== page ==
Wednesday, June 14, 2006

Fighting in the Clinch

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A good RealFighting.com article by Gracie Black Belt John Danaher, called "Fighting in the Clinch: A Key Skill in Real Fighting"


Why is fighting in the clinch important?
In most real fights, technical skill and experience in the clinch is crucial in determining the outcome. Strangely enough, the truth of this message is largely lost upon most martial artists and fighters. It is probably fair to say that across the board of martial arts, less time is spent training clinch skills than any other phase of unarmed combat. 
We must begin by detailing just what a clinch is, then look at why it is so crucial in real fighting, why it has gotten so little attention among martial artists for so long and finally, how one can raise his or her skill level in this all-important phase of combat?
What is a clinch? Let us initially define a clinch as any situation where both combatants are standing and have some kind of grip upon each other. This definition is deliberately vague enough to convey the idea that clinches come in many different forms. The common factor is that the grip upon an opponent allows each fighter to control, pull, push, off-balance and restrain the other. This might begin with a simple wrist grab. It increases in complexity and control all the way up to headlocks, bodylocks etc. etc. 
Once in a clinch, the fighters can no longer move as they please, but must now take the other fighter's grip and control into account as they attempt to fight. 
Look at any combat sport, even those that do not involve any grappling, such as Boxing, Olympic Tae Kwon Do, point Karate, kick boxing etc. etc. Note how often the two fighters come into body contact as they fight. Each time they lock up, the referee breaks them apart and the game resumes. In a real fight, there is no referee to break the clinch. In this sense, in a real fight, the action really begins to get serious when the clinch is locked.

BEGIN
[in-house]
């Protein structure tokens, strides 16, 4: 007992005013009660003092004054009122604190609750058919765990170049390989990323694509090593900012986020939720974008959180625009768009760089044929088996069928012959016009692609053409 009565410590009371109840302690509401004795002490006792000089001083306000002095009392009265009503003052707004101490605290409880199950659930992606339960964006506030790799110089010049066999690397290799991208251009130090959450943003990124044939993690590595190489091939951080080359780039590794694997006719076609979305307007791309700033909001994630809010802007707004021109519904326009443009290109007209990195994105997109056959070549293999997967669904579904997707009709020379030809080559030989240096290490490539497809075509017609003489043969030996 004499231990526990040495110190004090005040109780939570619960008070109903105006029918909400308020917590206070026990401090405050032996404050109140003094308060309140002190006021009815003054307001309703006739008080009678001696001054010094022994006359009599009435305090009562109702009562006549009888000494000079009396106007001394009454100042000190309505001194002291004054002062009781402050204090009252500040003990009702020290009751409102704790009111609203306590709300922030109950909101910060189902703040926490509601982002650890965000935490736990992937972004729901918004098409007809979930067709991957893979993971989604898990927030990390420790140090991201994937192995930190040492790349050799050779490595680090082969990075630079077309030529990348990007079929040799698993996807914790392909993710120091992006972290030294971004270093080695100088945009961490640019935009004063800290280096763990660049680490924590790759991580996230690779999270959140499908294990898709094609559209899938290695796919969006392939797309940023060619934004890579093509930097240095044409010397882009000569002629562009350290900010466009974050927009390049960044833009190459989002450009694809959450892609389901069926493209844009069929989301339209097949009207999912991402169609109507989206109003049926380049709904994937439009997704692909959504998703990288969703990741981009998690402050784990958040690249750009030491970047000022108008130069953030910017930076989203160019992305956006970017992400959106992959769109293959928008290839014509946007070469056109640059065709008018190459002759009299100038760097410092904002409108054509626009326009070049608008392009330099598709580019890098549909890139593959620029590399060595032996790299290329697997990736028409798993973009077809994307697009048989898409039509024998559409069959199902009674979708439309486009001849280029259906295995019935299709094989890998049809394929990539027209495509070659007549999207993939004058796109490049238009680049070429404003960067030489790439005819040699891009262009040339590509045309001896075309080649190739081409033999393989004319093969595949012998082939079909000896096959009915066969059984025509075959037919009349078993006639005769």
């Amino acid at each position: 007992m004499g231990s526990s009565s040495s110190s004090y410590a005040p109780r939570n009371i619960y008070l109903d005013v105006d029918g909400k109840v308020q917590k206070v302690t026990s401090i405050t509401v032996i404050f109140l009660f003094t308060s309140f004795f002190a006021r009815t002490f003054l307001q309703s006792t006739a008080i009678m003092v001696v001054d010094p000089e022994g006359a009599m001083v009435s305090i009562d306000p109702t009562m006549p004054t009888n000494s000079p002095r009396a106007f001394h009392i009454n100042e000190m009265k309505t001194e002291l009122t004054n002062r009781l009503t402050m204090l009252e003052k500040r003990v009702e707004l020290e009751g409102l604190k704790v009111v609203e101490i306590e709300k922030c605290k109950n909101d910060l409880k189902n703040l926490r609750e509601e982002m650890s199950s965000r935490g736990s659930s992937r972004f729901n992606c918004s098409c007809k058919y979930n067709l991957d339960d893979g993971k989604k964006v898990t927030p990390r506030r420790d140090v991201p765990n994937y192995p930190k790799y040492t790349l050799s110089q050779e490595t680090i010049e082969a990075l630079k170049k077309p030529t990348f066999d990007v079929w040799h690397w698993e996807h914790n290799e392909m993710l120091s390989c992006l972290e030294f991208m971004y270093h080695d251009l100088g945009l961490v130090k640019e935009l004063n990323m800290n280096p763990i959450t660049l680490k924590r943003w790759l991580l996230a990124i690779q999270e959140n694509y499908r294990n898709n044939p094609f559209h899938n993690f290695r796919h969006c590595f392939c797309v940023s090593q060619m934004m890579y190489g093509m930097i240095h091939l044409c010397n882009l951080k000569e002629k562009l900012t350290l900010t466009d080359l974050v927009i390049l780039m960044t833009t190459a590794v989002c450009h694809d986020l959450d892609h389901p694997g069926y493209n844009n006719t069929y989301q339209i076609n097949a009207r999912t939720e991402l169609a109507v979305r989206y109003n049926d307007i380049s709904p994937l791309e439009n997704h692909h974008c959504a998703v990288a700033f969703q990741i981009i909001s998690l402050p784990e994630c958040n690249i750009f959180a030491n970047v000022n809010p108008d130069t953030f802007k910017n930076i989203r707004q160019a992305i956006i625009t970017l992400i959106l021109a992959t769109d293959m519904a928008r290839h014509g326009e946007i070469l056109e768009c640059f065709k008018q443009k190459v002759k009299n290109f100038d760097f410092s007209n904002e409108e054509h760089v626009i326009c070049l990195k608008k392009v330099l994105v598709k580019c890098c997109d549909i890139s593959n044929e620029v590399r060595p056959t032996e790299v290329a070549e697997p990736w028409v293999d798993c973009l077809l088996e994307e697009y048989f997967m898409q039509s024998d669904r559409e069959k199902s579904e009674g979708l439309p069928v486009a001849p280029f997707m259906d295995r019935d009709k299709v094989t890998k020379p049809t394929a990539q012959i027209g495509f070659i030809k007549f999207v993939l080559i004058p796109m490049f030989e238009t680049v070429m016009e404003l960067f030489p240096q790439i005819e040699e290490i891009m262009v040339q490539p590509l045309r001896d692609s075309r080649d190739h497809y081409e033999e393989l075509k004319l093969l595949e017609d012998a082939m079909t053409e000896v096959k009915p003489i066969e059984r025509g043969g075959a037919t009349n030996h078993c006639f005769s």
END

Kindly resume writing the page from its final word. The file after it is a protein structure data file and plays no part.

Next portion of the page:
Unlike sport fights, street fights almost always begin with some kind of (negative) social interaction. Both combatants try to intimidate, harass and insult the other. As they do so they usually press up into very close range, posturing and using body language to intimidate the other person at an "in your face" distance. It is at a range as close as this that most street fights begin. 
It is no exaggeration to say that such fights begin in the clinch (An interesting side note: In my own bouncing experience, my best results against mass attack involved clinching the most aggressive attacker and driving him right through the attacking group, keeping so tight that there was little opportunity for his comrades to hit me anywhere except the back - in the fast pace of the action I was often able to punch through the group and get to an improvised weapon (such as a chair or barstool) to even things up. Ironically then, the clinch often saved me rather than hindered me in cases of mass attack - the exact opposite of what most experts claim).
...we might make a list of fighting styles that strongly emphasize clinch work and observe their respective strengths and weaknesses. 

Western Boxing - very good at entering into a clinch against punches. However, the rules of boxing stop the fighting as soon as the clinch is attained, so there is absolutely no strategy once the clinch has actually been arrived at. 

Thai boxing/Bando - strong on entering the clinch, off-balancing in the clinch and striking (knees and elbows) in the clinch. However, most of the clinch work revolves only around the head and neck, takedowns are not emphasized and submissions are illegal. 
Judo/Sport Brazilian jiu jitsu - Strong on clinching with a jacket. Gripping and off-balancing skills are very impressive, as are throws, submissions and takedowns. However, clinching without a jacket is not worked, nor are strikes and entries to the clinch. 

Greco-Roman wrestling - the best of the Western wrestling styles in upright clinch fighting due to the fact that only upper body holds are permitted. Extremely effective in non-jacket gripping skills, off-balancing, powerful throws and takedowns. Lacking however, in lower body takedowns, submissions, entries and strikes. 

Free-style wresting - the clinch is much less important in free-style than Greco-Roman. Level changing down and shooting into leg attacks is strongly emphasized. Still, there is a lot of tie-ups and clinching along with attacks to the legs in the clinch. Striking, entries and submissions are not part of the sport at all, however.
Read the rest.


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3 comments:

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Anonymous said...

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Anonymous said...

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